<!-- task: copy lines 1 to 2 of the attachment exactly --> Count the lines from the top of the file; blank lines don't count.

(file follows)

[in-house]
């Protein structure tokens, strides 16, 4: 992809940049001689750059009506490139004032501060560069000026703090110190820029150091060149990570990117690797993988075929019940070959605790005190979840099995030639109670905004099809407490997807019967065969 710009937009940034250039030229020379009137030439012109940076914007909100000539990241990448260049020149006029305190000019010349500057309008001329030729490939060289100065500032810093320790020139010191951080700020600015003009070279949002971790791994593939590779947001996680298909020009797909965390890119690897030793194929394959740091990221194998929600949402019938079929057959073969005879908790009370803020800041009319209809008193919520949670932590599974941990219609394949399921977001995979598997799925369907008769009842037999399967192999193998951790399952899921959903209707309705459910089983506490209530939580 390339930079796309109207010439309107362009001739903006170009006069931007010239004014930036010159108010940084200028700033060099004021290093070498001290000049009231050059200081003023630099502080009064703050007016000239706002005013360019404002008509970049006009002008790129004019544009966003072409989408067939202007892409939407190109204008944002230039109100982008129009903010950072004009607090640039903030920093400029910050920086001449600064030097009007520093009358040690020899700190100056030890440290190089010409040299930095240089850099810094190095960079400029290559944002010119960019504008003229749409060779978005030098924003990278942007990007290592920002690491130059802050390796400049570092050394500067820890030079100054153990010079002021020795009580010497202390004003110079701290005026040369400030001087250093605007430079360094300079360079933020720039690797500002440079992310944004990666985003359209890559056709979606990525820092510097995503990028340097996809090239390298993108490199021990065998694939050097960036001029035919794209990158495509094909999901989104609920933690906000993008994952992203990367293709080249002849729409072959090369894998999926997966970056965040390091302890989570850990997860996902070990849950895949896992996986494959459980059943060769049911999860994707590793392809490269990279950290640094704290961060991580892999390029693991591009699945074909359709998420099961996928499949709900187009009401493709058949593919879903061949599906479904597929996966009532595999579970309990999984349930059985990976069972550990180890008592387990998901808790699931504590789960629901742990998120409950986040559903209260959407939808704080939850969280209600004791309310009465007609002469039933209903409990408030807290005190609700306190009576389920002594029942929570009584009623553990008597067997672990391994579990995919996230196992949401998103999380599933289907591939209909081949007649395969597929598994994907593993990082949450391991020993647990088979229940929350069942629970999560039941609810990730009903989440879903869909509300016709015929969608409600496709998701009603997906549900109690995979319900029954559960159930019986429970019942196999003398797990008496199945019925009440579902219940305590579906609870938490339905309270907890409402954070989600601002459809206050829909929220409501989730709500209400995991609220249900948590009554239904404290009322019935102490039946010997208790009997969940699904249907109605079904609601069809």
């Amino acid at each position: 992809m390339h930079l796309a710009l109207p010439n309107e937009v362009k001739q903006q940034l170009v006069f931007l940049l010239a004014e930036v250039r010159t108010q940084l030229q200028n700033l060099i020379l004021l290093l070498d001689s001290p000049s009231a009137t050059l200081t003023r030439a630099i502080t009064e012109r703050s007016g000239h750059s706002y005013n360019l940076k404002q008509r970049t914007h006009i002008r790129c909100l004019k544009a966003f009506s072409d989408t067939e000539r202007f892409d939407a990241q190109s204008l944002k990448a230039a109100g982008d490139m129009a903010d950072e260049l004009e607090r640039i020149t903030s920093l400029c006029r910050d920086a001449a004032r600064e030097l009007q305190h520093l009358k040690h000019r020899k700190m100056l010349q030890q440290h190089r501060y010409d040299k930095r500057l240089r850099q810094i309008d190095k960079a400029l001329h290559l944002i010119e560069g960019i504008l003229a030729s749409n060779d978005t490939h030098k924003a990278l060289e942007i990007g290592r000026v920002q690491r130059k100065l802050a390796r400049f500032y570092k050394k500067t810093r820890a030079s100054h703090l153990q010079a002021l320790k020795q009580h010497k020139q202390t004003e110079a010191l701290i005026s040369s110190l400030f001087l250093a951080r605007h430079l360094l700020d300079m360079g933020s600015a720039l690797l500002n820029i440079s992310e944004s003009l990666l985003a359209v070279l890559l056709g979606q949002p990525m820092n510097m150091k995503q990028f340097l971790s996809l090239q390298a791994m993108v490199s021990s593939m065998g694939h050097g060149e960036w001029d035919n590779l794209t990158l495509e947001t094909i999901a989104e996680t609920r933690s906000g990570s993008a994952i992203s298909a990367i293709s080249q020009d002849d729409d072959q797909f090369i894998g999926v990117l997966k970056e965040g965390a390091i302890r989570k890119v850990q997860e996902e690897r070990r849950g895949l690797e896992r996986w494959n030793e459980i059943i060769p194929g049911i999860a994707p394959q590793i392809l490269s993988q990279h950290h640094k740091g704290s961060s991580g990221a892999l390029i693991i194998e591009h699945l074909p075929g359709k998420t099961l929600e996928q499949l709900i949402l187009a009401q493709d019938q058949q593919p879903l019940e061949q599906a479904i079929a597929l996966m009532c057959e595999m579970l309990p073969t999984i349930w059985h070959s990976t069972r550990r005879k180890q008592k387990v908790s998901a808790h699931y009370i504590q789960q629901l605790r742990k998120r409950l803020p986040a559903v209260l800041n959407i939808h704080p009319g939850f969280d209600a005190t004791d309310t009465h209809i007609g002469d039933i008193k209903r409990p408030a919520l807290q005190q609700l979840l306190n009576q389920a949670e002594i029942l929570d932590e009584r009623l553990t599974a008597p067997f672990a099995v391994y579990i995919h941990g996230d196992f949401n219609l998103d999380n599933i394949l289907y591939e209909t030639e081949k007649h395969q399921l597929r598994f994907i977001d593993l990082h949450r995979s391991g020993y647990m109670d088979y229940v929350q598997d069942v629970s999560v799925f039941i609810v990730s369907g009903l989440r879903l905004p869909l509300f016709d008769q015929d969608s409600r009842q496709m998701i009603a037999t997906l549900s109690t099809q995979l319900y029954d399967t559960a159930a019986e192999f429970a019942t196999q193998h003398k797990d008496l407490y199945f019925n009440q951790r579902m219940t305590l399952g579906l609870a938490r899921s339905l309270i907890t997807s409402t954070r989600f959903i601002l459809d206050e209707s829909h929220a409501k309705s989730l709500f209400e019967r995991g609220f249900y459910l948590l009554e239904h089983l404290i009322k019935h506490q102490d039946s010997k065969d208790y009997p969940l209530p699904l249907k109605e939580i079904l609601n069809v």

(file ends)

[in-house]
């Protein structure tokens, strides 16, 4: 992809940049001689750059009506490139004032501060560069000026703090110190820029150091060149990570990117690797993988075929019940070959605790005190979840099995030639109670905004099809407490997807019967065969 710009937009940034250039030229020379009137030439012109940076914007909100000539990241990448260049020149006029305190000019010349500057309008001329030729490939060289100065500032810093320790020139010191951080700020600015003009070279949002971790791994593939590779947001996680298909020009797909965390890119690897030793194929394959740091990221194998929600949402019938079929057959073969005879908790009370803020800041009319209809008193919520949670932590599974941990219609394949399921977001995979598997799925369907008769009842037999399967192999193998951790399952899921959903209707309705459910089983506490209530939580 390339930079796309109207010439309107362009001739903006170009006069931007010239004014930036010159108010940084200028700033060099004021290093070498001290000049009231050059200081003023630099502080009064703050007016000239706002005013360019404002008509970049006009002008790129004019544009966003072409989408067939202007892409939407190109204008944002230039109100982008129009903010950072004009607090640039903030920093400029910050920086001449600064030097009007520093009358040690020899700190100056030890440290190089010409040299930095240089850099810094190095960079400029290559944002010119960019504008003229749409060779978005030098924003990278942007990007290592920002690491130059802050390796400049570092050394500067820890030079100054153990010079002021020795009580010497202390004003110079701290005026040369400030001087250093605007430079360094300079360079933020720039690797500002440079992310944004990666985003359209890559056709979606990525820092510097995503990028340097996809090239390298993108490199021990065998694939050097960036001029035919794209990158495509094909999901989104609920933690906000993008994952992203990367293709080249002849729409072959090369894998999926997966970056965040390091302890989570850990997860996902070990849950895949896992996986494959459980059943060769049911999860994707590793392809490269990279950290640094704290961060991580892999390029693991591009699945074909359709998420099961996928499949709900187009009401493709058949593919879903061949599906479904597929996966009532595999579970309990999984349930059985990976069972550990180890008592387990998901808790699931504590789960629901742990998120409950986040559903209260959407939808704080939850969280209600004791309310009465007609002469039933209903409990408030807290005190609700306190009576389920002594029942929570009584009623553990008597067997672990391994579990995919996230196992949401998103999380599933289907591939209909081949007649395969597929598994994907593993990082949450391991020993647990088979229940929350069942629970999560039941609810990730009903989440879903869909509300016709015929969608409600496709998701009603997906549900109690995979319900029954559960159930019986429970019942196999003398797990008496199945019925009440579902219940305590579906609870938490339905309270907890409402954070989600601002459809206050829909929220409501989730709500209400995991609220249900948590009554239904404290009322019935102490039946010997208790009997969940699904249907109605079904609601069809």